The last two years have been significantly impactful to adolescents’ mental health. From having to adjust to online learning and readjust to in-person instruction to spending months isolated from their peers to relearning socialization during a pandemic, teens have struggled mentally and emotionally at some level. Research has demonstrated that the pandemic not only added challenges but exasperated pre-existing issues for youth.
They have had to deal with much uncertainty and global upheaval during a developmental stage that is challenging and often confusing to navigate. Adolescence marks a critical time for identity and autonomy development. Having a safe space to explore identity, difficult emotions, and make sense of complex thoughts can address many issues and benefit a teen’s overall sense of well-being.
There are several different approaches for teens in therapy that have demonstrated effectiveness, such as Cognitive Behavioral Therapy (CBT), Dialectical Behavioral Therapy (DBT), and Psychodynamic therapy. Cognitive Behavioral Therapy for teens has shown great improvements in treating symptoms of anxiety and depression while Psychodynamic therapy helps bring to light the underlying motivations behind thoughts, feelings, and actions to generate greater insight. An integrative approach is more often indicated to address different aspects.
Therapy should not be the last resort when issues have reached their peak, which is, unfortunately, when most seek professional help. Whether a teen qualifies for a diagnosis or not isn’t the only factor worth considering. There are many benefits for teens in therapy, even in the absence of a disorder.
4 Benefits of Therapy for Teens
1. Stress Management & Emotional Regulation Tools
Therapy provides teens a place to process challenges and learn how to better understand, identify, and regulate complex emotions. Teens face a variety of stressors ranging from academic performance, college applications, social inclusion needs, and more. When speaking to unbiased mental health professionals, teens get to talk about such stressors more openly and authentically. Through unpacking the pressure, teens learn more helpful ways to approach stressors and self-regulate during difficult periods.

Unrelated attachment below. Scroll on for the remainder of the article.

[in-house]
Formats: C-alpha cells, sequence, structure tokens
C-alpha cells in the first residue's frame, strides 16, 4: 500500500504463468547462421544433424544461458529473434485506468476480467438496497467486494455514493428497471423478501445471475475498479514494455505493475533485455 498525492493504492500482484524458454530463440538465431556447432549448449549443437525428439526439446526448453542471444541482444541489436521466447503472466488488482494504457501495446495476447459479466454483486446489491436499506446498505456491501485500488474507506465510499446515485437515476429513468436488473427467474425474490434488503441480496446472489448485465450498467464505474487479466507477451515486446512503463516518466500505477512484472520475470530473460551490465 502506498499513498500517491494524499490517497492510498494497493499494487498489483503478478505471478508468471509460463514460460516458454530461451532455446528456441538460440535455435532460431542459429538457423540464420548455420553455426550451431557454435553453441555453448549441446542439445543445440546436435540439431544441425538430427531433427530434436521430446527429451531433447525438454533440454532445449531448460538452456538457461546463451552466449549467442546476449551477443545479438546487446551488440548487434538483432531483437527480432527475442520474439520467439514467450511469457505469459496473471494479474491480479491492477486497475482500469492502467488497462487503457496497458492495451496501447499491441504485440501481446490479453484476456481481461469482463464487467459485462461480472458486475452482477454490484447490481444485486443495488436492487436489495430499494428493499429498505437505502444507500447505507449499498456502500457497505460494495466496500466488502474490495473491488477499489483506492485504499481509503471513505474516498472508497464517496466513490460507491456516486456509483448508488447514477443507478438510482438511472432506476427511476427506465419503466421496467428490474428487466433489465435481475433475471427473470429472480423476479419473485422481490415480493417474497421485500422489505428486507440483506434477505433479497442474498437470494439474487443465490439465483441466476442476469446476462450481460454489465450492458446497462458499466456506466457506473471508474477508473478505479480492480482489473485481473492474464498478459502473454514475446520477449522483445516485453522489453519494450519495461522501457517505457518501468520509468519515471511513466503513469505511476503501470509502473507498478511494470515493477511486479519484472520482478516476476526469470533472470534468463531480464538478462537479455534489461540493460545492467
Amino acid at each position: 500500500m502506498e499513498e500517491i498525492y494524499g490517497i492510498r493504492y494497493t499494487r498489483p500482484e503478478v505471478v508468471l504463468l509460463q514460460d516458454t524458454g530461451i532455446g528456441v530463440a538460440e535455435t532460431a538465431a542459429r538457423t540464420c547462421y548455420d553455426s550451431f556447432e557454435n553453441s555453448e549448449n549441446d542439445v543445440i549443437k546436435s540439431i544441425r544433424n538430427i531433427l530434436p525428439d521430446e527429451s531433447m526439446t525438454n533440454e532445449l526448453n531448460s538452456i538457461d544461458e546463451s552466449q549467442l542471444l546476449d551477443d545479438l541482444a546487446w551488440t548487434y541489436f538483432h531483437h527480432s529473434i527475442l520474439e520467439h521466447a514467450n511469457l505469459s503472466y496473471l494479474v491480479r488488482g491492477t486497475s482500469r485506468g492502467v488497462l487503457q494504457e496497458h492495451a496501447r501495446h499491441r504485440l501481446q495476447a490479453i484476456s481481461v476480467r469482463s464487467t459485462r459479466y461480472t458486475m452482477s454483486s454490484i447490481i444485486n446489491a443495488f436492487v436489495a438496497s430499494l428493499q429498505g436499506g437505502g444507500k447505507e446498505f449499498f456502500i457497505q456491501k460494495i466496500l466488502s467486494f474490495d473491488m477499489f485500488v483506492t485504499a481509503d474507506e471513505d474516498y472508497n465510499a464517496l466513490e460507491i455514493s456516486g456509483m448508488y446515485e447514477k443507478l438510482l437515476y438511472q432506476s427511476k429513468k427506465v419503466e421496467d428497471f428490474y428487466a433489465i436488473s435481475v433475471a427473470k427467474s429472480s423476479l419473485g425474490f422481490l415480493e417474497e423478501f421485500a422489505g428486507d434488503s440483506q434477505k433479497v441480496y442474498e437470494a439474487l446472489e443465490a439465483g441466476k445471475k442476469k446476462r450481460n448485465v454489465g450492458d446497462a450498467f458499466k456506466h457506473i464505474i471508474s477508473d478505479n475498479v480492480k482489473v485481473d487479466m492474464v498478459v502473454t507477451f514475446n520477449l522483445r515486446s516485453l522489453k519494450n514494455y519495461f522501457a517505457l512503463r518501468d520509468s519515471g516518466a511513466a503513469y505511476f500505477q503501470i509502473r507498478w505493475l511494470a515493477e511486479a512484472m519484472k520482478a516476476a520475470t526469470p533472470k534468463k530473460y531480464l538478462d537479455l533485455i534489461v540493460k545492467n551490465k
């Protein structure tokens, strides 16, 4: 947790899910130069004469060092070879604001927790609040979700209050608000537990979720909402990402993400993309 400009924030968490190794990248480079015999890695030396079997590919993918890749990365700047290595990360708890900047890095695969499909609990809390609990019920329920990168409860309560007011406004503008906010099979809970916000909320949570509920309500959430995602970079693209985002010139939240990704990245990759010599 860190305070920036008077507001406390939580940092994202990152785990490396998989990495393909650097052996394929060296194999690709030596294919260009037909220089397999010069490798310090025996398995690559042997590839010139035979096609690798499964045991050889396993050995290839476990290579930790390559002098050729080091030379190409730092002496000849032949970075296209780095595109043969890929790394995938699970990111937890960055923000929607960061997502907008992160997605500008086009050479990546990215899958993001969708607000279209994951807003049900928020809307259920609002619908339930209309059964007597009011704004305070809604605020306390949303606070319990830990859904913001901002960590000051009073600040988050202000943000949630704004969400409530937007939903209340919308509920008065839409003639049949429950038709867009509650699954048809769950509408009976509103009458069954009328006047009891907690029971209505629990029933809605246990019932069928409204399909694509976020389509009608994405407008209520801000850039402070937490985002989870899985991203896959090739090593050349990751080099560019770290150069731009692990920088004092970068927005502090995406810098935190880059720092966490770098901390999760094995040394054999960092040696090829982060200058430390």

2. Identity & Autonomy Development
Engaging in therapy can help teens foster a sense of identity through self-exploration and values clarification. It provides the chance to find their voice and reflect on what they want to build for themselves. Through this process, teens can learn about self-accountability, motivation, and self-care. The therapist inquires about the framework in which the teen sees themselves, others, and the world to foster a deeper self-awareness while addressing cognitive distortions and blocks to embracing individuality.
3. Interpersonal Effectiveness Skills
By observing and identifying patterns, teens can better understand their relational style and needs in relationships. Therapy can help build perspective, establish healthy boundaries, and cultivate meaningful connections with others. In addition, it provides teens with an opportunity to process emotions regarding relationship challenges and learn conflict resolution tools.
4. Building Self-esteem & Self-efficacy
Therapy is not just a place to discuss problems; it’s also a place to explore strengths and positive attributes. Through this process, teens can build confidence and trust in themselves to set and achieve goals. The therapist will not solve a teen’s problems for them but instead, walk them through the process of finding resolution themselves. In this way, teens feel empowered in their ability to problem-solve and work through issues while feeling supported.
Overall, therapy serves as a great avenue for teens to engage in self-expression and learn the proper tools to cultivate a sense of balance, paving the road toward becoming well-adjusted young adults.
Finding a therapist who is the right fit is essential for successful outcomes. It’s crucial that teens feel comfortable being open with their therapist without feeling judged. Choosing a therapist is a deeply personal decision; it’s helpful to have teens involved in the consultation process when considering which therapist to choose.